Surveillance Advertising: How Did The Advertising Industry Allow This Label?

Gary Kibel

Data-Driven Thinking” is written by members of the media community and contains fresh ideas on the digital revolution in media.

Today’s column is written by Gary Kibel, a partner in the privacy/data security and advertising/marketing practice groups at Davis+Gilbert.

When brands need to better position their products and services, they turn to the advertising industry. When a business feels the public is either misconstruing or being misled about its practices, it turns to the advertising industry.

Professionals in the advertising industry are the experts in developing memorable taglines, jingles, phrases and encouraging consumer actions.

So how did the advertising industry allow the term “surveillance advertising” to gain a foothold, not just with aggressive privacy advocates but with lawmakers and regulators? The results could be significant if seemingly innocuous, data-driven marketing practices are legislated out of existence.

To be clear, there absolutely are certain data practices that are creepy, go beyond mere ad targeting and should be subject to regulation. However, the entire data-driven marketing industry is now being saddled with this new phrase. Who wouldn’t be scared by something called surveillance advertising?

A privacy advocacy group recently petitioned the Federal Trade Commission to engage in rulemaking to control what it referred to as surveillance advertising. But rather than acknowledging this phrase is overly broad and somewhat misleading, the FTC has readily repeated and even embraced it.

In Congress, a bill was recently floated called the “Banning Surveillance Advertising Act of 2022.” The proposed law would ban certain advertising merely because it’s targeted based on personal information and would provide consumers (i.e., class action lawyers) with a private right of action to bring lawsuits.

This type of method – tagging a seemingly ordinary practice with a phrase that evokes a strong negative connotation – is often used in politics and is very often successful.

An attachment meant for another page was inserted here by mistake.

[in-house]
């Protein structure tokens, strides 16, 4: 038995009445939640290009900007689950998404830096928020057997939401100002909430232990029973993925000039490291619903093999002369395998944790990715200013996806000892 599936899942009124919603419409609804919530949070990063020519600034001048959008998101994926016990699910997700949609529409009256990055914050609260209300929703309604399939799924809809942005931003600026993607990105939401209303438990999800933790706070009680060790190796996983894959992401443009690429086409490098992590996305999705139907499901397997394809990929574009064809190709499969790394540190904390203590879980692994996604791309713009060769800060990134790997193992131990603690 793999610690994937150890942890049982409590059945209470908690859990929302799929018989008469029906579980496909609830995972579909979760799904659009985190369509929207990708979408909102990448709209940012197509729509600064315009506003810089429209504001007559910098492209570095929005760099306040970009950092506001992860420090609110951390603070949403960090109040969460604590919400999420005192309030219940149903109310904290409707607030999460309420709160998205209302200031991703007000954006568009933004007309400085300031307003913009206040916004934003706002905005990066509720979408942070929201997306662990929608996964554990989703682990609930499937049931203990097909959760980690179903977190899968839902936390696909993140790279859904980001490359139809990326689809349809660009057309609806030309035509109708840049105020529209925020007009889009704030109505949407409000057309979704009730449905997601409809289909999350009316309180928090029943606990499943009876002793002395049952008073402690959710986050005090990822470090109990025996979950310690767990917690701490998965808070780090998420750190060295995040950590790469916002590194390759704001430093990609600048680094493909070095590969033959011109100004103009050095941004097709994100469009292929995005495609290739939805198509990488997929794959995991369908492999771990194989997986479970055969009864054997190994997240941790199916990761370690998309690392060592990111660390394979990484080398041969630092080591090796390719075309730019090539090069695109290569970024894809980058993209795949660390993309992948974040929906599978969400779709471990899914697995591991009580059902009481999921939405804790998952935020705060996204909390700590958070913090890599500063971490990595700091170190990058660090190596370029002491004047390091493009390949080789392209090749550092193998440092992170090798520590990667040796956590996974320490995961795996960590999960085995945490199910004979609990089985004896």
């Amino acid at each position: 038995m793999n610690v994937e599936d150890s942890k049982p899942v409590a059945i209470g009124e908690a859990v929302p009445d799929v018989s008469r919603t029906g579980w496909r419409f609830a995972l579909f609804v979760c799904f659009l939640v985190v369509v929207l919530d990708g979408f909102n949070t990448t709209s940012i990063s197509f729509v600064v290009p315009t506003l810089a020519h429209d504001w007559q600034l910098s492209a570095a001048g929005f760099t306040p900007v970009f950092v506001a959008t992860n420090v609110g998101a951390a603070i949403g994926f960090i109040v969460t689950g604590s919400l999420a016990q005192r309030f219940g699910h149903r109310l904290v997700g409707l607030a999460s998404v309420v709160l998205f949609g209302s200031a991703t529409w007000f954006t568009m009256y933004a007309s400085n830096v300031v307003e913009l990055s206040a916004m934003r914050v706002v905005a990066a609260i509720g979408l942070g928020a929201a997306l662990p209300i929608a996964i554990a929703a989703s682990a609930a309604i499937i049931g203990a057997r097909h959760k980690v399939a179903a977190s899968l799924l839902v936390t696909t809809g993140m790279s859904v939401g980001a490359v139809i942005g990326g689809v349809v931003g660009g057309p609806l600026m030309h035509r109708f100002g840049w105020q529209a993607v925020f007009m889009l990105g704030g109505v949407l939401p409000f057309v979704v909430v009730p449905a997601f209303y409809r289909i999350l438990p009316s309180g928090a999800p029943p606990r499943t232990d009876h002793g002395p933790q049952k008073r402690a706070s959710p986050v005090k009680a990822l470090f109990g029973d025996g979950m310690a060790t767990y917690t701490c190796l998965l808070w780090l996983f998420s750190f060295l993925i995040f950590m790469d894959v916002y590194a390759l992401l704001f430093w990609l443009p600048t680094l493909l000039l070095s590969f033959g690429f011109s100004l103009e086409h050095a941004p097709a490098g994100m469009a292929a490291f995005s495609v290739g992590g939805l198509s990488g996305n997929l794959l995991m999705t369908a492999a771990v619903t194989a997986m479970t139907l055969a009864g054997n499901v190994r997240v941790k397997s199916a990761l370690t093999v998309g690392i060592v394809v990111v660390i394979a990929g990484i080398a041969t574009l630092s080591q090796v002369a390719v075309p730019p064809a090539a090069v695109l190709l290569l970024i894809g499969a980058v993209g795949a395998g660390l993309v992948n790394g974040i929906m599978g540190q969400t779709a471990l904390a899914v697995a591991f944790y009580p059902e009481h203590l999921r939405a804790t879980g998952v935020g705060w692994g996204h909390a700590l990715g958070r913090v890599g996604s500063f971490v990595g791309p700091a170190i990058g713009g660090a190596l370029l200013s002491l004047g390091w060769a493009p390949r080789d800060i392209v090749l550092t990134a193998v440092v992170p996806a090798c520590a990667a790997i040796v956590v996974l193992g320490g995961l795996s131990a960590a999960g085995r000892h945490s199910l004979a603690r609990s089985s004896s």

Politicians, for example, seek to associate derisive nicknames with the opposition: Tricky Dicky, Crooked Hillary, Lying Ted, etc. Perhaps one of the most effective political misnomers has been labeling estate taxes as death taxes. Who wouldn’t be outraged by a death tax! While, in reality, less than 1% of estates in the US are subject to estate taxes, the concept of a death tax evokes a strong response from many and has driven legislation despite the limited impact it has on the lives of most Americans.

In other words, the growing association between “data-driven” and “surveillance” is a problem.

The marketing industry is all about influencing people. It’s time for the industry to step up and take a number of steps. First, the industry should clearly differentiate between reasonable advertising practices and objectionable tactics and clearly explain the economic benefits of data-driven marketing. Stakeholders should also work closely with regulators and lawmakers to talk them off the ledge so they support reasonable privacy laws.

It’s possible for consumers to have more control over their personal information without outlawing effective and reasonable marketing practices. What’s unacceptable is for the advertising industry to be outwitted by a better marketing campaign.

Follow Gary Kibel (@GaryKibel), Davis+Gilbert LLP (@dglaw) and AdExchanger (@adexchanger) on Twitter.

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